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The council has been asked to support the Kiwi Living Wage Campaign, which is calling for low-paid workers to be paid a minimum of $18.40 an hour to enable them to fully participate in society. The minimum wage is $13.74.
The Hamilton City Council this week became the first city in New Zealand to adopt a living-wage policy and other councils around the country were considering it.
Dunedin City Council chief executive Paul Orders said the council was ''sympathetic'' to the principle of a living wage but its implications had to be considered.
It had 69 staff (21 full-time equivalents), mostly in the library and aquatic areas, who were paid below the living-wage level, he said.
Council managers were looking at the impact adopting a living wage would have on its salary structure and would consider it during wage negotiations.
If the council brought staff now receiving less than the living wage up to that level, there could be implications for staff on grades just above the living-wage level, he said.
Extending the living-wage policy to its contractors could have implications on rates, as well as the viability of those businesses, he said.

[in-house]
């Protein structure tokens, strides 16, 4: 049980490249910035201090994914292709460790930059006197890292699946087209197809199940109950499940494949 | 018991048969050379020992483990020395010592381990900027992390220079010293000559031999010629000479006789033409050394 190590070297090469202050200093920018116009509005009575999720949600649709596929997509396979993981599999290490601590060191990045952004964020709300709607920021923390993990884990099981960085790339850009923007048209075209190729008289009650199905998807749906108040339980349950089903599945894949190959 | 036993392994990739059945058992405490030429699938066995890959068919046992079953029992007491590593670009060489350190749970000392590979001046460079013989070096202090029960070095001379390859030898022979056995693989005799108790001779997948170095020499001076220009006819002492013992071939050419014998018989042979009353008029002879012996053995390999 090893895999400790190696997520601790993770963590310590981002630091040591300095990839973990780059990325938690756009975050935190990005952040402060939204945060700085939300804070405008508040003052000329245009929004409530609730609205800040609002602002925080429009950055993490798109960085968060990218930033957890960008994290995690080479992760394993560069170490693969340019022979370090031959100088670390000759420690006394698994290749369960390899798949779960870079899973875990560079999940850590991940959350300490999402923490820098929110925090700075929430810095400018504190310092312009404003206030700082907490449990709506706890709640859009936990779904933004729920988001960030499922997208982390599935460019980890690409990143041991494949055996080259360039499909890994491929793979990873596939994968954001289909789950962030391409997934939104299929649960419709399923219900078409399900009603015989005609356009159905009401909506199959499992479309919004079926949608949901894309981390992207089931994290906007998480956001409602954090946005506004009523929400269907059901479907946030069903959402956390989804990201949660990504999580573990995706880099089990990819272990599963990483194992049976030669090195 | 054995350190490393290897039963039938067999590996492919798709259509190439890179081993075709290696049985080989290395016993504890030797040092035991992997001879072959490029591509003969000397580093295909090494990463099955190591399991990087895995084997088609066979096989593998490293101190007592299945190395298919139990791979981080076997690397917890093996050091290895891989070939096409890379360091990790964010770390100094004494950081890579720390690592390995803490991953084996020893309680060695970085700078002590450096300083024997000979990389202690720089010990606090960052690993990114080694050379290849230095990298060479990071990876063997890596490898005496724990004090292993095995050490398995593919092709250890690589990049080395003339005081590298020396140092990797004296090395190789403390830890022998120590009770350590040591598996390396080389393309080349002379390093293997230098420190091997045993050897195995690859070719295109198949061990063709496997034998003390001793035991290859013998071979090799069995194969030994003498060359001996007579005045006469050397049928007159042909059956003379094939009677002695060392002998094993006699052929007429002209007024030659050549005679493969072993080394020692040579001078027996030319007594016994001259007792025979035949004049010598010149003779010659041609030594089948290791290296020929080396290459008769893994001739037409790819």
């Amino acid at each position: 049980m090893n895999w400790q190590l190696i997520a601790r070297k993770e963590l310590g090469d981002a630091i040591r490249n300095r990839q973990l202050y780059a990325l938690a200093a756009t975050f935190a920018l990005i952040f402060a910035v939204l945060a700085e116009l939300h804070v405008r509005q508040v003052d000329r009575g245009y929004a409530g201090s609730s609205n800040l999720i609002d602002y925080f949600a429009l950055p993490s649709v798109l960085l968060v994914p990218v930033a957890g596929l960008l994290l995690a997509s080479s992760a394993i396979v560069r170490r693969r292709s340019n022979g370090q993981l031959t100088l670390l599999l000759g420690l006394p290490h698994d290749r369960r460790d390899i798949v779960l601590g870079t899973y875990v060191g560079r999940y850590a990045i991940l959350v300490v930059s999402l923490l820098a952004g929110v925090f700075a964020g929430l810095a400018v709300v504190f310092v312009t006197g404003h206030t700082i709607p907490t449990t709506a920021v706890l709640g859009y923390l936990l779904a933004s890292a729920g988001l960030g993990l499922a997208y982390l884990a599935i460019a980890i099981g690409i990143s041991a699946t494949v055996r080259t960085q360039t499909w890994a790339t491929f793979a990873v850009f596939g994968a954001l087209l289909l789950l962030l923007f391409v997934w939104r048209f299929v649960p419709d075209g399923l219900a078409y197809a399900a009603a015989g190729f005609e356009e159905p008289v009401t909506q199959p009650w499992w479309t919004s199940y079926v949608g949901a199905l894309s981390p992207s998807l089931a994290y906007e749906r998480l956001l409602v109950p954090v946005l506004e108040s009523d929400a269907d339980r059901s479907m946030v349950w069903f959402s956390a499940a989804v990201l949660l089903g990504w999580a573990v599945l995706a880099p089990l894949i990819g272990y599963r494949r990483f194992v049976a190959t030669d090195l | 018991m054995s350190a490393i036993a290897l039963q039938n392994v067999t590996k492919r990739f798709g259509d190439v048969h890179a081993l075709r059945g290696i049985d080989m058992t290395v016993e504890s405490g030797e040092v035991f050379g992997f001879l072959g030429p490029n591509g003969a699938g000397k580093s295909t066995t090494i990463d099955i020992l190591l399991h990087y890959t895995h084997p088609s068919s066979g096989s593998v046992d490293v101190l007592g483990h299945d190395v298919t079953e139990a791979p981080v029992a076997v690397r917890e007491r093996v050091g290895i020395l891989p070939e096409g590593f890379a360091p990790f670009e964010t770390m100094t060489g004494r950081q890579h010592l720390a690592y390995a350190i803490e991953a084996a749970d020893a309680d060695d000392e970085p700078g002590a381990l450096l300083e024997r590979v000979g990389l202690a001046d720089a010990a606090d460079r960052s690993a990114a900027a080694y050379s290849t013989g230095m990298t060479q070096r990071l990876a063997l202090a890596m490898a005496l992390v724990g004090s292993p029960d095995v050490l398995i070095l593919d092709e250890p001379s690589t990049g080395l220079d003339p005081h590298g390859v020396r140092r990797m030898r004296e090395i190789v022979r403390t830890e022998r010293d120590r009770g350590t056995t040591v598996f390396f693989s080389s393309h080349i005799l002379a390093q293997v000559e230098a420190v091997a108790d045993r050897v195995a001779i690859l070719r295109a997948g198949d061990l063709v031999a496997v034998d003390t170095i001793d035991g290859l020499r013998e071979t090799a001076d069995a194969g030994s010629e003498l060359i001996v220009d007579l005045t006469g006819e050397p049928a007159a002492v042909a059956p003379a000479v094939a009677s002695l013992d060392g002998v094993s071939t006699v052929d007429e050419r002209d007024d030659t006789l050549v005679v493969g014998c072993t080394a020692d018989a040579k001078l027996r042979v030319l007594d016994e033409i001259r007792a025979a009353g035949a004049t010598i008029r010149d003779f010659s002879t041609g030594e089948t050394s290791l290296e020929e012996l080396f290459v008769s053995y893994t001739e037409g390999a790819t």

''They are likely to push some of their additional costs on to the DCC in terms of higher prices for their services.''
The council's procurement policy was also being reviewed and benchmarked against best practice, Mr Orders said.
''As well as considering the results of that review, we will be taking into account a variety of issues raised by councillors and the public around how we could improve our procurement, not least to maximise the impact of our expenditure on local businesses.''
The council already required suppliers to meet certain health and safety standards and was looking at doing the same with insurance, he said.
''Making changes of this nature needs to be done with care.''